CRYSTAL LAKE – Crystal Lake City Council members will decide whether the city should apply for a grant and potentially spend more than $340,000 to help reduce flooding for the Pine Street, Oriole Trail and Crystal Lake Avenue areas. Trustees will vote on a resolution at Tuesday’s meeting to support a grant application to the Federal Emergency Management Agency’s Pre-Disaster Mitigation Grant Program. The grant would allocate funds to the city to demolish five homes that are continually flooded, according to village documents. The project is estimated to cost more than $1.3 million, village documents show. If the federal grant is awarded, the federal share would total 75 percent and the local match would be 25 percent, or about $343,902. Demolition is expected to significantly reduce the risk of flooding and reduce flood damage to other residences and roadways nearby, according to village documents. The vacated properties would be used for additional stormwater storage. Residents expressed frustration with the city for not finding a solution to the flooding problem, which has cost them money and left them without access to their backyards for much of the summer. However, the city repeatedly has been denied grant money to help fund a solution. For between 10 and 12 affected homes, rainwater typically ponds longer than a standard swimming pool and covers large portions of residents’ yards. Mosquitoes and other flying insects are attracted to the standing water and make it nearly impossible for people to stand in the backyards at night without pests biting or bothering them, residents have said. The five homeowners are not required to sell their homes, according to village documents, and residents who attended a meeting Aug. 8 did not object to the concept. The grant application can be submitted until Nov. 14, documents show. It could take six months to a year before the state makes a decision on what projects to forward to FEMA. FEMA then reviews the applications and makes funding decisions based on its priorities. The City Council meeting will be at 7:30 p.m. Tuesday at City Hall, 100 W. Woodstock St., Crystal Lake. Sarah Nader file photo – snader@shawmedia.com After a downpour, Susan Adams stands on her flooded driveway June 29 at her Crystal Lake home on Pine Street. Crystal Lake trustees will vote on a resolution to the city's flooding problem at Tuesday's meeting, including whether to apply for a grant application to the Federal Emergency Management Agency's Pre-Disaster Mitigation Grant Program.Sarah Nader file photo – snader@shawmedia.com South Oriole Trail resident Terry Cotter adds fuel to his backyard water pump July 12 after heavy rains in Crystal Lake. Neighborhood residents have been seeking relief from the city for continual flooding in yards. Crystal Lake trustees will vote on a resolution to the city's flooding problem at Tuesday's meeting, including whether to apply for a grant application to the Federal Emergency Management Agency's Pre-Disaster Mitigation Grant Program.Sarah Nader file photo – snader@shawmedia.com Donald and Susan Adams' backyard is flooded June 29 on Pine Street in Crystal Lake. Residents living on the block immediately southeast of the Route 14 and West Crystal Lake Avenue intersection are frustrated with the city for not finding a solution to the floo[...]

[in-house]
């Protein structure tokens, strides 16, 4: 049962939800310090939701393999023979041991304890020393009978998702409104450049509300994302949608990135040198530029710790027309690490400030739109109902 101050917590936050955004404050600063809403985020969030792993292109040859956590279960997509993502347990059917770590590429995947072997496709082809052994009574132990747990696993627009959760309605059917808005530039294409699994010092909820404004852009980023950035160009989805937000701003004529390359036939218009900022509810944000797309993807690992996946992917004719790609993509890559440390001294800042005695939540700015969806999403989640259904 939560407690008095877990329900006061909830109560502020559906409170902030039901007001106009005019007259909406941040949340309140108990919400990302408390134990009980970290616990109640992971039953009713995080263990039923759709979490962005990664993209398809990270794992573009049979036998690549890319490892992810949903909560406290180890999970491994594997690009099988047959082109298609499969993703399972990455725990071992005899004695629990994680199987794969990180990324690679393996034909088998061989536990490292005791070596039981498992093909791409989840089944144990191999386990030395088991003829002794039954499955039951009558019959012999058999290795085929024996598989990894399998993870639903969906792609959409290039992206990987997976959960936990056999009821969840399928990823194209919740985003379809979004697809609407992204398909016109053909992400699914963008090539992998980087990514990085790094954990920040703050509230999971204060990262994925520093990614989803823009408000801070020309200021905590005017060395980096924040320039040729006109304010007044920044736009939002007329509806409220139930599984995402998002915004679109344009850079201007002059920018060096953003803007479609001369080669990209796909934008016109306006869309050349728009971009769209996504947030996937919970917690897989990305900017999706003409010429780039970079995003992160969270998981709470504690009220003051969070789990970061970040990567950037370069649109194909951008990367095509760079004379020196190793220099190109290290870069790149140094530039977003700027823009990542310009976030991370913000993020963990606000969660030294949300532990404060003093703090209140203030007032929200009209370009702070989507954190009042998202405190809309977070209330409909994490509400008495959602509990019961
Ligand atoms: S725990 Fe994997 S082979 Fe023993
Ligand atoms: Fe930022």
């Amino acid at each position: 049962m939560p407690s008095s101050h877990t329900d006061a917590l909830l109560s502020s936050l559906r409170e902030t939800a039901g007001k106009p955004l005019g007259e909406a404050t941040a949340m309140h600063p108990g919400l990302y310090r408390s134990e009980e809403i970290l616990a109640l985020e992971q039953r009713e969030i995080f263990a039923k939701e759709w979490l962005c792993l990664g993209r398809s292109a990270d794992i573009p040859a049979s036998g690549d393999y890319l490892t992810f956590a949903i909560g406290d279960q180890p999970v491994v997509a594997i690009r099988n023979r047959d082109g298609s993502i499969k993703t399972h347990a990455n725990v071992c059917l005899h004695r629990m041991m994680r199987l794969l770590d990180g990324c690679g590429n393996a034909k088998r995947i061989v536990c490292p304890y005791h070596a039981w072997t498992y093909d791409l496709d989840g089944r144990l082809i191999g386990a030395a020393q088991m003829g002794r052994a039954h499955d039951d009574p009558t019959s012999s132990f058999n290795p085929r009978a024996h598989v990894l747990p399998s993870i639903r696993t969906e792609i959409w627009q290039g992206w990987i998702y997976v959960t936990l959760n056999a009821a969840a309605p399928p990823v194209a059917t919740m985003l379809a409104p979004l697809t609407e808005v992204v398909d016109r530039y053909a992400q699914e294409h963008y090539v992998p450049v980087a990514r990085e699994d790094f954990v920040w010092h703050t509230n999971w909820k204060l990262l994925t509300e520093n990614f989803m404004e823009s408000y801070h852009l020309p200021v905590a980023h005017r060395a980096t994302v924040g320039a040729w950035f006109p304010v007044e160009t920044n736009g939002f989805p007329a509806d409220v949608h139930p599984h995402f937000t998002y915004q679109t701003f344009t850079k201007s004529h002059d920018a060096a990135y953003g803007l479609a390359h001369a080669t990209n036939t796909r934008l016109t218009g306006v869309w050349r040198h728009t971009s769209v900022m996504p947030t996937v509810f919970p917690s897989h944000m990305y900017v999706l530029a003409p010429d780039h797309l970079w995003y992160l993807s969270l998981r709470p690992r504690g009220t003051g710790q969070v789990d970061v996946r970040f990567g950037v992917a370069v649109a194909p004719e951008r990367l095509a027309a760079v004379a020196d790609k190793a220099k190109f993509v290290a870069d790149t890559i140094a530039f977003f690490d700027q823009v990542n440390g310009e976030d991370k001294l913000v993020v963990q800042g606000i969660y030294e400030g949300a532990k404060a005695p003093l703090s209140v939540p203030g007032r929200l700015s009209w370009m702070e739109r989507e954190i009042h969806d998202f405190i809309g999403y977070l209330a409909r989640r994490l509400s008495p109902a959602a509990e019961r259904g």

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Trustees to vote on grant funding for continual flooding in Crystal Lake backyardsTrustees will vote on a resolution at Tuesday's meeting to support a grant application to the Federal Emergency Management Agency's Pre-Disaster Mitigation Grant Program. The grant would allocate funds to the city to demolish five homes that are continually flooded, according to village documents. The project is estimated to cost more than $1.3 million, village documents show. If the federal grant is awarded, the federal share would total 75 percent and the local match would be 25 percent, or about $343,902. Demolition is expected to significantly reduce the risk of flooding and reduce flood damage to other residences and roadways nearby, according to village documents.The vacated properties would be used for additional stormwater storage.Residents expressed frustration with the city for not finding a solution to the flooding problem, which has cost them money and left them without access to their backyards for much of the summer. However, the city continuously has been denied grant money to help fund a solution. For between 10 and 12 affected homes, rainwater typically ponds longer than a standard swimming pool and covers large portions of residents' yards. Mosquitoes and other flying insects are attracted to the standing water and make it nearly impossible for people to stand in the backyards at night without pests biting or bothering them, residents have said.The five homeowners are not required to sell their home, according to village documents, and residents who attended a meeting Aug. 8 did not object to the concept. The grant application can be submitted until Nov. 14, documents show. It could take six months to a year before the state makes a decision on what projects to forward to FEMA. FEMA then reviews the applications and makes funding decisions based on its priorities. The City Council meeting will be at 7:30 p.m. Tuesday at City Hall, 100 W. Woodstock St., Crystal Lake.